David Medvigy, associate professor of biological sciences, received his CAREER Award while at Princeton University for research on the “Impacts of Amazon Deforestation on Earth’s Climate, Water, and Ecosystems: The Ebb of the Green Ocean.” Medvigy joined Notre Dame in 2016, and will continue this research with an objective of understanding and quantifying the impacts of contemporary deforestation and projected future deforestation on climate, hydrology and terrestrial ecosystems.
Andrew Putman, professor of mathematics, received a CAREER Award while at Rice University for “The Topology of Infinite Groups.” Putman also joined the Notre Dame faculty in 2016 and has the goal of using representation theory to study the stable cohomology – or a sequence of abelian groups associated to a topological space – of these groups and their subgroups.
Kyle J. Bibby, Wanzek Collegiate Chair and Associate Professor of Civil & Environmental Engineering & Earth Sciences, received his CAREER Award for his project titled, “Quantitative Viral Metagenomics for Water Quality Assessment. The goal of this work is to monitor the viral or virus-related quality of water by sequencing viral DNA/RNA in order. This will not only help advance water quality monitoring, but also support the detection of viral pathogens in other settings. Bibby joined the University’s faculty in 2017.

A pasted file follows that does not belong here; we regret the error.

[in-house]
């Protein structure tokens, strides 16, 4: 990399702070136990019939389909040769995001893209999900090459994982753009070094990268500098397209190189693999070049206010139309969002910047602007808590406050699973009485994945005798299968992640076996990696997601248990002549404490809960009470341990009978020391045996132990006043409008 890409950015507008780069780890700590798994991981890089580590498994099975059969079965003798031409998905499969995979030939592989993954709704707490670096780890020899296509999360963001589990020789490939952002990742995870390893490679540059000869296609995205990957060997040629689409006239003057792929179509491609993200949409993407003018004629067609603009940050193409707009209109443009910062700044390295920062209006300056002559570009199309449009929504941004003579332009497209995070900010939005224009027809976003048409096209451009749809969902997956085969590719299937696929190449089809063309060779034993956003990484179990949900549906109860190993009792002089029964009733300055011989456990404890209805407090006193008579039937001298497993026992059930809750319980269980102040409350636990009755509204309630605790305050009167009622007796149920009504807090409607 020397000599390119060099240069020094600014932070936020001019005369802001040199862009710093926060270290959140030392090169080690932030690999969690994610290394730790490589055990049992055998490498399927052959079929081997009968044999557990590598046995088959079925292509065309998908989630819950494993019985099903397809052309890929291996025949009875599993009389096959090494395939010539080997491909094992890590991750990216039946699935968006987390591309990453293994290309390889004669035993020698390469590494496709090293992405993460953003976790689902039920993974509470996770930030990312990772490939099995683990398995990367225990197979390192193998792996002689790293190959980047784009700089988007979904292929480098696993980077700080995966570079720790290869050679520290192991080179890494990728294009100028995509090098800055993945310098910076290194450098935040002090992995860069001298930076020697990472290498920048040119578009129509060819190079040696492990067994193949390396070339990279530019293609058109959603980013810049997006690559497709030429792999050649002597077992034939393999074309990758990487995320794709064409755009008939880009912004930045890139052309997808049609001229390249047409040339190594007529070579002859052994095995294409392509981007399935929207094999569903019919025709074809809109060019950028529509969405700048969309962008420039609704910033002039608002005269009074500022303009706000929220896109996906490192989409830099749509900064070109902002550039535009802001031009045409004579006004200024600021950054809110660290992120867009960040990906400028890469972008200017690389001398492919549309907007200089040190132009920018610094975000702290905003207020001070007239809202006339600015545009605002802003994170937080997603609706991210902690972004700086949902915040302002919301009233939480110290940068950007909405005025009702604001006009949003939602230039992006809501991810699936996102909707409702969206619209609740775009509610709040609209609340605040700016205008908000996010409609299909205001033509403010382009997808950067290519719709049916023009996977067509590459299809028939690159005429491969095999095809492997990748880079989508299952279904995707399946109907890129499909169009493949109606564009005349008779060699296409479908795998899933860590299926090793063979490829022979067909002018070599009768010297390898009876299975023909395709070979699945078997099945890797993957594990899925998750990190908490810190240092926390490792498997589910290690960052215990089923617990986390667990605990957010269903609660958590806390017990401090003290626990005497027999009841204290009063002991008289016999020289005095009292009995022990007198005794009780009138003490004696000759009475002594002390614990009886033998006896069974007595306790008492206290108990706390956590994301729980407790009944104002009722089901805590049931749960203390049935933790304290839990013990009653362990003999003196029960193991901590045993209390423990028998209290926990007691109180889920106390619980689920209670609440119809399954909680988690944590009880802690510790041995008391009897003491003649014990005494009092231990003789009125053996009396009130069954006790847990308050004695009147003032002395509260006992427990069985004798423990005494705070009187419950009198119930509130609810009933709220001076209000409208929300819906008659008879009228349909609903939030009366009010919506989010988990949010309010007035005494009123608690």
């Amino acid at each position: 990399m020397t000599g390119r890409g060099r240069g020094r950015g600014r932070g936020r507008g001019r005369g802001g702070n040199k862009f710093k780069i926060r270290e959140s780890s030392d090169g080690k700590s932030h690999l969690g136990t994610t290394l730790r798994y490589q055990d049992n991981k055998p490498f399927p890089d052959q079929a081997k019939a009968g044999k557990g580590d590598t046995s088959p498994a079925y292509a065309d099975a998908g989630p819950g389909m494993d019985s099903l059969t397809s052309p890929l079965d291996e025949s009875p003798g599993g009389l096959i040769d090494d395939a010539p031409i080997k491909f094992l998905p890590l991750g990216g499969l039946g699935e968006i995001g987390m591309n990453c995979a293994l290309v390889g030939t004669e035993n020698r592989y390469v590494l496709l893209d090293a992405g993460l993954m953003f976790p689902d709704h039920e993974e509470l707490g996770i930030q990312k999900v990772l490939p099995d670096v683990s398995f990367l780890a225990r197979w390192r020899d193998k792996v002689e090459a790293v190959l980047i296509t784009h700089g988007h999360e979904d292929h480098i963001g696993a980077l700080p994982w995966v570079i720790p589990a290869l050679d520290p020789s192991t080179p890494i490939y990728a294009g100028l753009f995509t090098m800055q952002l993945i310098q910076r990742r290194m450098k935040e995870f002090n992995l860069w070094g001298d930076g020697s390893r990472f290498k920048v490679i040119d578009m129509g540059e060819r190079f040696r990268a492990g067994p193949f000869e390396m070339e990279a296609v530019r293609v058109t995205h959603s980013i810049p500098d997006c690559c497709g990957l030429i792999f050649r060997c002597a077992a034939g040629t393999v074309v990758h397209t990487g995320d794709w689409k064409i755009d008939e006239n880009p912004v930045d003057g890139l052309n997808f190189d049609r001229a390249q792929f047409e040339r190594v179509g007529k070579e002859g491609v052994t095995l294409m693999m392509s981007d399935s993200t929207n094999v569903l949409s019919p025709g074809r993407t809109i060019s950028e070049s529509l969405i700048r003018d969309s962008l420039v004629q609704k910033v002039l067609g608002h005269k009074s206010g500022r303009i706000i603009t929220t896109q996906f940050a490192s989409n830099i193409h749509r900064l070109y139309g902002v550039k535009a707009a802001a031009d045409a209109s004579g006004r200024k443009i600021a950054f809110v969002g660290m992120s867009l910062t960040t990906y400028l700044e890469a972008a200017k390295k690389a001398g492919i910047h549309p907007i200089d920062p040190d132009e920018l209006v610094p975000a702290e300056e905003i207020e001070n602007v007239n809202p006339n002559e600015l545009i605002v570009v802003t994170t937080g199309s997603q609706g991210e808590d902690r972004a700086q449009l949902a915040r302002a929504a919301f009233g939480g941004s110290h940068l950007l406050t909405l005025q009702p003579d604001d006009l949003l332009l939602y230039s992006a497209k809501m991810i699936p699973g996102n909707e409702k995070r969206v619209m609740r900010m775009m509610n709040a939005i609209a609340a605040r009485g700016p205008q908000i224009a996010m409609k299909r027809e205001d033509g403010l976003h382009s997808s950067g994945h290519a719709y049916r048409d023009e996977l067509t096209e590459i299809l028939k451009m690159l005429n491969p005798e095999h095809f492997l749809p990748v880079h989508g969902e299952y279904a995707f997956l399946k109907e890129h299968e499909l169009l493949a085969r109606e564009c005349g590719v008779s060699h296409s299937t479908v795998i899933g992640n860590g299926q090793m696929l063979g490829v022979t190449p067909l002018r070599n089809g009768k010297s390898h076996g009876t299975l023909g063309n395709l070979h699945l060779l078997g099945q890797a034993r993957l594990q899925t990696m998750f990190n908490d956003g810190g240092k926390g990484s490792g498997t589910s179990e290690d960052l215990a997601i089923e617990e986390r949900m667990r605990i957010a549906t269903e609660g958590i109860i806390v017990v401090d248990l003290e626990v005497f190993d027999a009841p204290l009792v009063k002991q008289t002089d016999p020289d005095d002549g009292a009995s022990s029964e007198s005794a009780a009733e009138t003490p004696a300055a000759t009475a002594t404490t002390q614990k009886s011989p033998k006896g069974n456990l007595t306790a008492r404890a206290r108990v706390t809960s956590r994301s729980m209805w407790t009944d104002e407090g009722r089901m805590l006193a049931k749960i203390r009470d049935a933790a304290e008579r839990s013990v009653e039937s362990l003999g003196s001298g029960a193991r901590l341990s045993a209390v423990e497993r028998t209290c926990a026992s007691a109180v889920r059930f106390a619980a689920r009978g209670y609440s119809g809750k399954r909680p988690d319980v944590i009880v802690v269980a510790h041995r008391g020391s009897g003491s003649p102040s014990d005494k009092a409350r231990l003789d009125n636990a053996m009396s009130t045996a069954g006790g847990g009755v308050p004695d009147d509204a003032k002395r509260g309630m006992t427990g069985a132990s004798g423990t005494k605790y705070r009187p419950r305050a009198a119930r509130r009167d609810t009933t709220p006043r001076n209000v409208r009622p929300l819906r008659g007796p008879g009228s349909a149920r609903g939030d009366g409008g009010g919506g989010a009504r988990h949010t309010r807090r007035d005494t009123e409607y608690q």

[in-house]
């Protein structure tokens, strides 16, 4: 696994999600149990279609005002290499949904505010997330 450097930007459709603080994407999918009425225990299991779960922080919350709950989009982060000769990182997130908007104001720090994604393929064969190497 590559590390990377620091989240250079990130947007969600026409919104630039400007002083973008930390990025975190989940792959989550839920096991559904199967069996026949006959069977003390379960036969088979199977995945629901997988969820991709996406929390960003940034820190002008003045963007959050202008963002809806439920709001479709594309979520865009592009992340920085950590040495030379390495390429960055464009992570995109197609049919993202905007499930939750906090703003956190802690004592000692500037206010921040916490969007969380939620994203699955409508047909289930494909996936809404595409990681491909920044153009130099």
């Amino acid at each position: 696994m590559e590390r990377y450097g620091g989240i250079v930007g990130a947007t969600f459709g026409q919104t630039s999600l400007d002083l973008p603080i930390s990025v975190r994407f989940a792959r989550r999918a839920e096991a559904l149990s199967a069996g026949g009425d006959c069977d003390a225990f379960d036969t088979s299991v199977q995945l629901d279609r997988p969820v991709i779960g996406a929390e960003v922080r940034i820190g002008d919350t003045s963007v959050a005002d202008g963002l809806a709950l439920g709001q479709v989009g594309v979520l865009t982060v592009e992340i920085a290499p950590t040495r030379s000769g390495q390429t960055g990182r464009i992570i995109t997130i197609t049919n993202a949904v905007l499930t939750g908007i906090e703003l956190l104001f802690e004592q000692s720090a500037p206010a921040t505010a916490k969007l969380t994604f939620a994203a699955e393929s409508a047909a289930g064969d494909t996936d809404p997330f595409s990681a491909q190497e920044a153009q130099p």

Jennifer Schaefer, assistant professor of chemical and biomolecular engineering, received her CAREER Award for a project titled, “Fundamental Materials Studies on Fast Ion Diffusion in Model Side-chain Ionomers.” Schaefer aims to synthesize novel polymers that will allow for specific hypotheses regarding ion transport to be investigated by in-depth material characterization. Schaefer joined Notre Dame in 2015.
Robert Vargas, assistant professor of sociology, received his CAREER Award for a project titled, “The Evolution of Homicide Hotspots Over the 20th Century: A Three City Study.” To complete the project, Vargas will digitize and geocode homicide data from over a century in order to create new measurements to describe the geographic and temporal dynamics of homicide. Vargas joined the faculty in 2016.